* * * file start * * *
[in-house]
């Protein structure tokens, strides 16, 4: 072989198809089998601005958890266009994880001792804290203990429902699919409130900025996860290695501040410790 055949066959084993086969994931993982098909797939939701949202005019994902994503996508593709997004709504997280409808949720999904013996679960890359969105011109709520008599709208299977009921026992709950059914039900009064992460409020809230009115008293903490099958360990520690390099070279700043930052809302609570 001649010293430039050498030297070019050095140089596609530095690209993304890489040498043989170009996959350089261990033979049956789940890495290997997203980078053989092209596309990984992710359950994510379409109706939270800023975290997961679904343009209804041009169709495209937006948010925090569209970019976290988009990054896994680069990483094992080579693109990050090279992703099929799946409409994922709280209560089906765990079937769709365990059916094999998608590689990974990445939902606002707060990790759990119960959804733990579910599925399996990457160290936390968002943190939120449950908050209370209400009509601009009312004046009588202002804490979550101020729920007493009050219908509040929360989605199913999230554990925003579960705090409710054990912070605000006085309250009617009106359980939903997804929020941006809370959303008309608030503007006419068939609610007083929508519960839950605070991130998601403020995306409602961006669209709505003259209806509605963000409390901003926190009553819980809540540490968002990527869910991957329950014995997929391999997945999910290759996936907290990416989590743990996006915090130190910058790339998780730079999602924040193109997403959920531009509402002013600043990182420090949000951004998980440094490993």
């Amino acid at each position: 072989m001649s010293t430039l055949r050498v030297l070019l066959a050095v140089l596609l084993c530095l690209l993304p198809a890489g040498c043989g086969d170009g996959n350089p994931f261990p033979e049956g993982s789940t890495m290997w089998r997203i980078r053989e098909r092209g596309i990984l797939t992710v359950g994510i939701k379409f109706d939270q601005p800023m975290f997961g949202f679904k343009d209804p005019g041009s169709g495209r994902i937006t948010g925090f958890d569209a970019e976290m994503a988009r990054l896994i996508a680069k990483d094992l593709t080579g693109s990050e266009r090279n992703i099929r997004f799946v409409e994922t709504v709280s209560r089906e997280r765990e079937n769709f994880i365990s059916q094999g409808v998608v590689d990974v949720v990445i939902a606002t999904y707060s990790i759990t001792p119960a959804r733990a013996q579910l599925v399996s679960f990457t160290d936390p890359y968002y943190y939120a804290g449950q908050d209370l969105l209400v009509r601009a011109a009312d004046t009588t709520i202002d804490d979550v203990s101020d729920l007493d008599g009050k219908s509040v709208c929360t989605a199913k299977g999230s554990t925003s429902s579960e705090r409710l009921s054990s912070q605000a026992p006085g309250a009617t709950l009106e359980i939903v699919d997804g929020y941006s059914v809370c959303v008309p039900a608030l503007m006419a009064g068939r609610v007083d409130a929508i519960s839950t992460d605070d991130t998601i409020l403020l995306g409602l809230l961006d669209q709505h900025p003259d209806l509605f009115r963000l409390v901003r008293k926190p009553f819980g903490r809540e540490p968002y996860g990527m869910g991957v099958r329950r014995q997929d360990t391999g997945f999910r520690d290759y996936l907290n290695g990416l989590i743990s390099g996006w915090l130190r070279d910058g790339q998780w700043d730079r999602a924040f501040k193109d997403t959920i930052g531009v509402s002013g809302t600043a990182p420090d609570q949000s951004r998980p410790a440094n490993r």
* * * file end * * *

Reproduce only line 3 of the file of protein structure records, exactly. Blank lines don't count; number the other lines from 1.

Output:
């Amino acid at each position: 072989m001649s010293t430039l055949r050498v030297l070019l066959a050095v140089l596609l084993c530095l690209l993304p198809a890489g040498c043989g086969d170009g996959n350089p994931f261990p033979e049956g993982s789940t890495m290997w089998r997203i980078r053989e098909r092209g596309i990984l797939t992710v359950g994510i939701k379409f109706d939270q601005p800023m975290f997961g949202f679904k343009d209804p005019g041009s169709g495209r994902i937006t948010g925090f958890d569209a970019e976290m994503a988009r990054l896994i996508a680069k990483d094992l593709t080579g693109s990050e266009r090279n992703i099929r997004f799946v409409e994922t709504v709280s209560r089906e997280r765990e079937n769709f994880i365990s059916q094999g409808v998608v590689d990974v949720v990445i939902a606002t999904y707060s990790i759990t001792p119960a959804r733990a013996q579910l599925v399996s679960f990457t160290d936390p890359y968002y943190y939120a804290g449950q908050d209370l969105l209400v009509r601009a011109a009312d004046t009588t709520i202002d804490d979550v203990s101020d729920l007493d008599g009050k219908s509040v709208c929360t989605a199913k299977g999230s554990t925003s429902s579960e705090r409710l009921s054990s912070q605000a026992p006085g309250a009617t709950l009106e359980i939903v699919d997804g929020y941006s059914v809370c959303v008309p039900a608030l503007m006419a009064g068939r609610v007083d409130a929508i519960s839950t992460d605070d991130t998601i409020l403020l995306g409602l809230l961006d669209q709505h900025p003259d209806l509605f009115r963000l409390v901003r008293k926190p009553f819980g903490r809540e540490p968002y996860g990527m869910g991957v099958r329950r014995q997929d360990t391999g997945f999910r520690d290759y996936l907290n290695g990416l989590i743990s390099g996006w915090l130190r070279d910058g790339q998780w700043d730079r999602a924040f501040k193109d997403t959920i930052g531009v509402s002013g809302t600043a990182p420090d609570q949000s951004r998980p410790a440094n490993r």